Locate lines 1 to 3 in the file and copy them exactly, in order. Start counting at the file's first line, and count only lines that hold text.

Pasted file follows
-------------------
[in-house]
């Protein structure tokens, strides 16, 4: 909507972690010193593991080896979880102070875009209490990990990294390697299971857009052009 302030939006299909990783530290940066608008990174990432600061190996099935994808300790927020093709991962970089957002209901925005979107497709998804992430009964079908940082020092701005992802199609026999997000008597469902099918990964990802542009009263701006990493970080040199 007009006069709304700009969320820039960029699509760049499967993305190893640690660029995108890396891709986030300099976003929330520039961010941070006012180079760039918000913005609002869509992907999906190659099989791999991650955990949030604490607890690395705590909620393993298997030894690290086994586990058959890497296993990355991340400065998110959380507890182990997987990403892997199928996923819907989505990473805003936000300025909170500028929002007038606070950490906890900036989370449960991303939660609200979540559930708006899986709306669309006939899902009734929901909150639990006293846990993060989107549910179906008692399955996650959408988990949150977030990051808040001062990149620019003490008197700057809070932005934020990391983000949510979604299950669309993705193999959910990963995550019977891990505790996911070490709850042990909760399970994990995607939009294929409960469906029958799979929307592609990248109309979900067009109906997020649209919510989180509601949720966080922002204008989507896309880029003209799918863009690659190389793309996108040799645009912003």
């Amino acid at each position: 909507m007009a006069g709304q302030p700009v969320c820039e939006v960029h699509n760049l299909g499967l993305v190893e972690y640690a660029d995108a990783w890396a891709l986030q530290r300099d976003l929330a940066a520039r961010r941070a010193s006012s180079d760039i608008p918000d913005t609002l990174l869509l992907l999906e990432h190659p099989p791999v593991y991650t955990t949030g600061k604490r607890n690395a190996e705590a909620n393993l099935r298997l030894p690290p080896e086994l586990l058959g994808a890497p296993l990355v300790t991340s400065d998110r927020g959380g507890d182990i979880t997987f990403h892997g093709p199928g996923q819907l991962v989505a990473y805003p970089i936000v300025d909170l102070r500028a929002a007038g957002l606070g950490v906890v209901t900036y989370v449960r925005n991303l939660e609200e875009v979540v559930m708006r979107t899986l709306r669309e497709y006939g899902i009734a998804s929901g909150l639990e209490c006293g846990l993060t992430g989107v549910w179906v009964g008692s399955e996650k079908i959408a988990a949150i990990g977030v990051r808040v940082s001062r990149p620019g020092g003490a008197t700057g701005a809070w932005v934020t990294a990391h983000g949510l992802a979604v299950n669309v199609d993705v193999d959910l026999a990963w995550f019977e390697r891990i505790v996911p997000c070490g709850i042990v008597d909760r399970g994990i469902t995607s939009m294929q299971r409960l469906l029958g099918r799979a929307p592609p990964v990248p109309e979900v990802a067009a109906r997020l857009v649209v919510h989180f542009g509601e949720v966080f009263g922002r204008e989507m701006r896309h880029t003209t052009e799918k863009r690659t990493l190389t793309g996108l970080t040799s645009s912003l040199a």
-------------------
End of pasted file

[in-house]
């Protein structure tokens, strides 16, 4: 909507972690010193593991080896979880102070875009209490990990990294390697299971857009052009 302030939006299909990783530290940066608008990174990432600061190996099935994808300790927020093709991962970089957002209901925005979107497709998804992430009964079908940082020092701005992802199609026999997000008597469902099918990964990802542009009263701006990493970080040199 007009006069709304700009969320820039960029699509760049499967993305190893640690660029995108890396891709986030300099976003929330520039961010941070006012180079760039918000913005609002869509992907999906190659099989791999991650955990949030604490607890690395705590909620393993298997030894690290086994586990058959890497296993990355991340400065998110959380507890182990997987990403892997199928996923819907989505990473805003936000300025909170500028929002007038606070950490906890900036989370449960991303939660609200979540559930708006899986709306669309006939899902009734929901909150639990006293846990993060989107549910179906008692399955996650959408988990949150977030990051808040001062990149620019003490008197700057809070932005934020990391983000949510979604299950669309993705193999959910990963995550019977891990505790996911070490709850042990909760399970994990995607939009294929409960469906029958799979929307592609990248109309979900067009109906997020649209919510989180509601949720966080922002204008989507896309880029003209799918863009690659190389793309996108040799645009912003």
């Amino acid at each position: 909507m007009a006069g709304q302030p700009v969320c820039e939006v960029h699509n760049l299909g499967l993305v190893e972690y640690a660029d995108a990783w890396a891709l986030q530290r300099d976003l929330a940066a520039r961010r941070a010193s006012s180079d760039i608008p918000d913005t609002l990174l869509l992907l999906e990432h190659p099989p791999v593991y991650t955990t949030g600061k604490r607890n690395a190996e705590a909620n393993l099935r298997l030894p690290p080896e086994l586990l058959g994808a890497p296993l990355v300790t991340s400065d998110r927020g959380g507890d182990i979880t997987f990403h892997g093709p199928g996923q819907l991962v989505a990473y805003p970089i936000v300025d909170l102070r500028a929002a007038g957002l606070g950490v906890v209901t900036y989370v449960r925005n991303l939660e609200e875009v979540v559930m708006r979107t899986l709306r669309e497709y006939g899902i009734a998804s929901g909150l639990e209490c006293g846990l993060t992430g989107v549910w179906v009964g008692s399955e996650k079908i959408a988990a949150i990990g977030v990051r808040v940082s001062r990149p620019g020092g003490a008197t700057g701005a809070w932005v934020t990294a990391h983000g949510l992802a979604v299950n669309v199609d993705v193999d959910l026999a990963w995550f019977e390697r891990i505790v996911p997000c070490g709850i042990v008597d909760r399970g994990i469902t995607s939009m294929q299971r409960l469906l029958g099918r799979a929307p592609p990964v990248p109309e979900v990802a067009a109906r997020l857009v649209v919510h989180f542009g509601e949720v966080f009263g922002r204008e989507m701006r896309h880029t003209t052009e799918k863009r690659t990493l190389t793309g996108l970080t040799s645009s912003l040199a």